Severe storms have hit Mississippi, bringing strong winds, flash flooding, hail and tornadoes to the center and north of the state.
A tornado was spotted in Brandon hours after one had been confirmed in Pelahatchie on Friday around 8.45 p.m. Around midnight, over 11,000 people in the state were experiencing power outages, WLBT reported.
Dramatic video footage on the network showed the collapse of a roof at a home in northeast Jackson and flooding was reported in a number of areas, including in the state capital.
Earlier, the National Weather Service issued severe thunderstorm warnings for northern Rankin County, western Scott County and southeastern Madison County in the center of the state until 10 p.m.
In the early hours of Saturday morning, the National Weather Service issued a severe thunderstorm warning for parts of South Mississippi, including Lucedale, and advised people to “seek shelter until this storm passes.”
Meteorologist Alan Campbell had warned that after the first round of storms, another round would be expected to last until 4 a.m., the Mississippi Clarion-Ledger reported.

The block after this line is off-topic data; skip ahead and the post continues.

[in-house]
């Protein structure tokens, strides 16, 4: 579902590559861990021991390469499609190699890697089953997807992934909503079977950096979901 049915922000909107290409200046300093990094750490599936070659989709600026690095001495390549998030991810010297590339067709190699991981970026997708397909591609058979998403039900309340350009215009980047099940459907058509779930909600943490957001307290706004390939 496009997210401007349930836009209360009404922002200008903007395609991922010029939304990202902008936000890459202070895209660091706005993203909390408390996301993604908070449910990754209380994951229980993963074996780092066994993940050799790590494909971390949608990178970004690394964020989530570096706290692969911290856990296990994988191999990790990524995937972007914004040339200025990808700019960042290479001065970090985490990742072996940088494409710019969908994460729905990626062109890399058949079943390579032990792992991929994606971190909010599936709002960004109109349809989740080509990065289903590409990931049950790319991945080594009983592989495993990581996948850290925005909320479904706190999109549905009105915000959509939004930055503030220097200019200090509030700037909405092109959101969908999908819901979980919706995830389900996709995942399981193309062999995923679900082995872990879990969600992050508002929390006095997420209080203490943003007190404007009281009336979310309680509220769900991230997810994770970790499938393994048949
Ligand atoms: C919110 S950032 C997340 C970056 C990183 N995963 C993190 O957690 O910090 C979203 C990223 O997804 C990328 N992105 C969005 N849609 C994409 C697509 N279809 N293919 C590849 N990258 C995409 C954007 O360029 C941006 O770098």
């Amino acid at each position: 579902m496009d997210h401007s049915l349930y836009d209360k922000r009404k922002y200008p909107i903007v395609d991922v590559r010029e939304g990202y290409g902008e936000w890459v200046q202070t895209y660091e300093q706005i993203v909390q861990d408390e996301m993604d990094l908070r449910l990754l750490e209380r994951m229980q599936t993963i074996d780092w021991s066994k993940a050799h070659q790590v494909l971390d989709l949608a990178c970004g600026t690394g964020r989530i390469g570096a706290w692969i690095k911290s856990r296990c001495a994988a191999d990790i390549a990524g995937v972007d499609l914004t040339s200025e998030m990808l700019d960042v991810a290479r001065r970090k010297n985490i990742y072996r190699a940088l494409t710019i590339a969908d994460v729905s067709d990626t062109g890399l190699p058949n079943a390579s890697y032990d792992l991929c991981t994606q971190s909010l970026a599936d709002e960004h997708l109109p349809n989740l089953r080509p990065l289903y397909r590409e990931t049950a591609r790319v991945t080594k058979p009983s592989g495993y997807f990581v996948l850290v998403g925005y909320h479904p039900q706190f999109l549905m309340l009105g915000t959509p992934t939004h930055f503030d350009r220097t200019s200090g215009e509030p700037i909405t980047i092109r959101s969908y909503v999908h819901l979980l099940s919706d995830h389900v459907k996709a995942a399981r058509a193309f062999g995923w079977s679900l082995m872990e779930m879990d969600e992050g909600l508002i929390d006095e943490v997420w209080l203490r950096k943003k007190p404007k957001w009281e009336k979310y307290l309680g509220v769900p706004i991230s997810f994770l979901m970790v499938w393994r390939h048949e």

Flash flood warnings were in place for Adams County and Concordia Parish in neighboring Louisiana until 5.15 a.m. Saturday, while severe thunderstorm warnings were issued for Amite and Wilkinson Counties until 4.15 a.m.
The network also shared images of flooding near the University of Mississippi Medical Center in Jackson and heavy rain in Hattiesburg on social media.
A second round of heavy rain, lightning, winds and hail in counties in the Pine Belt in the southeast of the state is expected to come through between 4 a.m. and 7 a.m, but the heavy weather should clear out by Saturday afternoon.
Thunderstorm watches have been issued on 14 Mississippi counties, the Clarion Ledger reported. These included Forrest, Lamar, Jones, Covington, Marion, Jefferson Davis, Perry, Lawrence, Lincoln, Wayne, Greene, Adams, Franklin and Jefferson counties.
Mississippi Emergency Management Director Stephen McCraney said that people should be careful of the storms, which are expected to affect a “large portion of the state.”
“We are asking all Mississippians to stay weather aware,” he said in a video message on Friday, “there is a potential for damaging wind, hail and even tornadoes state-wide.”
“Because this system is moving through the overnight hours, it’s imperative to have multiple ways to get weather alerts,” he said. “Be sure your phone is loud enough to wake you up in case of a tornado.”